Your words are beautiful…. and comforting. Somehow you’ve given me hope that my children will be ok, in fact they will be great. Hope that my children, despite the difficulties, will become part of a growing community of individuals who see the world as their village, with broader perspectives and bigger hearts.

    Thank you. Thank you. Thank you.

    • Rachel Pieh Jones March 26, 2013 at 6:27 am - Reply

      Thank you, Vicel. I’ve had a teary week myself, with my two older kids home from boarding school. I am as blessed by this stream of comments as everyone commenting on the post.

  71. Heidi Jo March 26, 2013 at 10:38 pm - Reply

    Raw and beautifully written from the heart. Thank you.

    When we became missionaries, we left two young adult children behind and our high schooler came with us. Because our daughter believed she was called to missions like her parents, she adapted well and enjoyed her three years in a foreign country.

    But that doesn’t mean there were not tears of loneliness and feeling the void of siblings and grandparents. She was an active student at her American school and church. In the new country, she began “computer school” in our foreign house and the local churches did not have a youth group for her age. She laughed and cried during her new life as a teenager in a foreign country and never did she whine or complain. We are so proud of her.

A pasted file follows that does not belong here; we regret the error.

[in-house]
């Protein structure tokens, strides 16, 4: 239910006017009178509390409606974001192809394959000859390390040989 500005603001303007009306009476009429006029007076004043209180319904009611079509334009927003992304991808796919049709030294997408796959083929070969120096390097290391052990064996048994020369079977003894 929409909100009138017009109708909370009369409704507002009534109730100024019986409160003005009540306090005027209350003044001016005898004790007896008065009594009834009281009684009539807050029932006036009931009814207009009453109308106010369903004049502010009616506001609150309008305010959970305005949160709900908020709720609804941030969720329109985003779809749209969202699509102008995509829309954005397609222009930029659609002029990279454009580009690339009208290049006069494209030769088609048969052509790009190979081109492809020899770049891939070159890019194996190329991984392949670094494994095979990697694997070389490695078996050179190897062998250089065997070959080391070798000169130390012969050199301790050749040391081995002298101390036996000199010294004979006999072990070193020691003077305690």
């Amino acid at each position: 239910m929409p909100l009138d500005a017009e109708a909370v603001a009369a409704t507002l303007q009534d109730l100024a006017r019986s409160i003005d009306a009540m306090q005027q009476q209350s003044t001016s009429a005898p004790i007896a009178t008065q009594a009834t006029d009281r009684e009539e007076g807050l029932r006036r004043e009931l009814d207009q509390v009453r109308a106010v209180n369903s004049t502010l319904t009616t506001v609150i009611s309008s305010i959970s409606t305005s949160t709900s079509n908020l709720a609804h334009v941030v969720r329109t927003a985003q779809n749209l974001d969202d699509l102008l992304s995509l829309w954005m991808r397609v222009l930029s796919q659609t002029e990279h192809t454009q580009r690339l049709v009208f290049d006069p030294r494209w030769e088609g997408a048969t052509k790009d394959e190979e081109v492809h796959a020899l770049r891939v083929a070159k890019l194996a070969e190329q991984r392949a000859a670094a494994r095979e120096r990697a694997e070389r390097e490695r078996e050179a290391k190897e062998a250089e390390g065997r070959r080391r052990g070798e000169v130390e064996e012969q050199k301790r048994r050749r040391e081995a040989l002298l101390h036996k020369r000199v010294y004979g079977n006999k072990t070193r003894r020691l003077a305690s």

Your descriptions are TCK perfect! Some of the descriptive words you used to describe your children were unique, courageous, beautiful, creative, adaptable, grateful, complicated and deep. Beautiful words to give to your children.

    Today, our daughter attends college in America. She is outwardly beautiful, unique as she shares her passion of missions to those who have not met her Lord yet, courageous as she lives in her own state without other family members, adapting to a new life, grateful for her time across the ocean, and is creative and deep as she works with the youth in her church.